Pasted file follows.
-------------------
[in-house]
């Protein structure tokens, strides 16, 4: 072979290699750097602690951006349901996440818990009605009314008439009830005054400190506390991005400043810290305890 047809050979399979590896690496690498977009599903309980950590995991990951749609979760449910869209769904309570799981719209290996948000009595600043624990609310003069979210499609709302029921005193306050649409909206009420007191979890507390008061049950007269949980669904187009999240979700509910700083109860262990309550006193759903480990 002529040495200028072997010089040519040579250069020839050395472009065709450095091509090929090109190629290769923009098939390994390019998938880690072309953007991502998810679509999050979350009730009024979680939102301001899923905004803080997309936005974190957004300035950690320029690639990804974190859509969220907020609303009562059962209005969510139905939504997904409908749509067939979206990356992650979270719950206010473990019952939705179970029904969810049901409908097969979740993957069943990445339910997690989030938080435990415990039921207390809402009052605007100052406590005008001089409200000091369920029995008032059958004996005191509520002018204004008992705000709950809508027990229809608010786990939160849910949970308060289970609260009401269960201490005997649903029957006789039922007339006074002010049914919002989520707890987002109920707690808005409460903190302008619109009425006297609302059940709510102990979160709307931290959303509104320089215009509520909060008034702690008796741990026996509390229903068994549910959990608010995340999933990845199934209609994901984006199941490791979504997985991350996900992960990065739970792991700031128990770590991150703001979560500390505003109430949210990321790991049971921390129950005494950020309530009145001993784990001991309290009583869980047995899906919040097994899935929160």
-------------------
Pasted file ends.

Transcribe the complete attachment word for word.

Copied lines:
[in-house]
């Protein structure tokens, strides 16, 4: 072979290699750097602690951006349901996440818990009605009314008439009830005054400190506390991005400043810290305890 047809050979399979590896690496690498977009599903309980950590995991990951749609979760449910869209769904309570799981719209290996948000009595600043624990609310003069979210499609709302029921005193306050649409909206009420007191979890507390008061049950007269949980669904187009999240979700509910700083109860262990309550006193759903480990 002529040495200028072997010089040519040579250069020839050395472009065709450095091509090929090109190629290769923009098939390994390019998938880690072309953007991502998810679509999050979350009730009024979680939102301001899923905004803080997309936005974190957004300035950690320029690639990804974190859509969220907020609303009562059962209005969510139905939504997904409908749509067939979206990356992650979270719950206010473990019952939705179970029904969810049901409908097969979740993957069943990445339910997690989030938080435990415990039921207390809402009052605007100052406590005008001089409200000091369920029995008032059958004996005191509520002018204004008992705000709950809508027990229809608010786990939160849910949970308060289970609260009401269960201490005997649903029957006789039922007339006074002010049914919002989520707890987002109920707690808005409460903190302008619109009425006297609302059940709510102990979160709307931290959303509104320089215009509520909060008034702690008796741990026996509390229903068994549910959990608010995340999933990845199934209609994901984006199941490791979504997985991350996900992960990065739970792991700031128990770590991150703001979560500390505003109430949210990321790991049971921390129950005494950020309530009145001993784990001991309290009583869980047995899906919040097994899935929160």